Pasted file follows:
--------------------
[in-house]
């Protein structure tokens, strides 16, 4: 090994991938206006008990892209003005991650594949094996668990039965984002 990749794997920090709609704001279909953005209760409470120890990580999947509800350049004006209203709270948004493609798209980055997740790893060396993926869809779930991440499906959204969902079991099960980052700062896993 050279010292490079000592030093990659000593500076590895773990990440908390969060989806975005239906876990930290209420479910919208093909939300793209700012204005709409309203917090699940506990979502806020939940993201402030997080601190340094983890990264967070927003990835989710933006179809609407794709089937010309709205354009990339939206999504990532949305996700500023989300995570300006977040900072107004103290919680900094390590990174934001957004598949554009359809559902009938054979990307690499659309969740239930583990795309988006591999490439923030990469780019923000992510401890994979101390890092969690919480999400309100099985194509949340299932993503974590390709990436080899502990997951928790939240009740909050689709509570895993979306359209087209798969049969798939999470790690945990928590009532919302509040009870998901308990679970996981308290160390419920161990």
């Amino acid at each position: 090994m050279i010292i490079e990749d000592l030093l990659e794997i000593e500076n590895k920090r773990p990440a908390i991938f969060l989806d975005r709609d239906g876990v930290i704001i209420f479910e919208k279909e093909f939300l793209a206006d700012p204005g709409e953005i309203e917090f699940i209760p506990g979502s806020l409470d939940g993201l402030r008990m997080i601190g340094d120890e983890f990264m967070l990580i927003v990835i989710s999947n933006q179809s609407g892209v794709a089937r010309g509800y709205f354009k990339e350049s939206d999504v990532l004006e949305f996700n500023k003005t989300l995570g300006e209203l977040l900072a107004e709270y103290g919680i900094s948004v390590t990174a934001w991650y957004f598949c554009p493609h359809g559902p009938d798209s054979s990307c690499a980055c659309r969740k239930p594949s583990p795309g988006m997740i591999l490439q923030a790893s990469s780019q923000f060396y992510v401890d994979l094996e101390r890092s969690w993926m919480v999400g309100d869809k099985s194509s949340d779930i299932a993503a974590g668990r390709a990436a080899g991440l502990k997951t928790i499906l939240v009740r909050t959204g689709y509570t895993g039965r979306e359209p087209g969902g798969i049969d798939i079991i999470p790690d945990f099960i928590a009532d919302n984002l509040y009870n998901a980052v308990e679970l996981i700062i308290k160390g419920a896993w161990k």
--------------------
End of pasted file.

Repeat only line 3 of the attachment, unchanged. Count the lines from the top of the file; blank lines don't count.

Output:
């Amino acid at each position: 090994m050279i010292i490079e990749d000592l030093l990659e794997i000593e500076n590895k920090r773990p990440a908390i991938f969060l989806d975005r709609d239906g876990v930290i704001i209420f479910e919208k279909e093909f939300l793209a206006d700012p204005g709409e953005i309203e917090f699940i209760p506990g979502s806020l409470d939940g993201l402030r008990m997080i601190g340094d120890e983890f990264m967070l990580i927003v990835i989710s999947n933006q179809s609407g892209v794709a089937r010309g509800y709205f354009k990339e350049s939206d999504v990532l004006e949305f996700n500023k003005t989300l995570g300006e209203l977040l900072a107004e709270y103290g919680i900094s948004v390590t990174a934001w991650y957004f598949c554009p493609h359809g559902p009938d798209s054979s990307c690499a980055c659309r969740k239930p594949s583990p795309g988006m997740i591999l490439q923030a790893s990469s780019q923000f060396y992510v401890d994979l094996e101390r890092s969690w993926m919480v999400g309100d869809k099985s194509s949340d779930i299932a993503a974590g668990r390709a990436a080899g991440l502990k997951t928790i499906l939240v009740r909050t959204g689709y509570t895993g039965r979306e359209p087209g969902g798969i049969d798939i079991i999470p790690d945990f099960i928590a009532d919302n984002l509040y009870n998901a980052v308990e679970l996981i700062i308290k160390g419920a896993w161990k």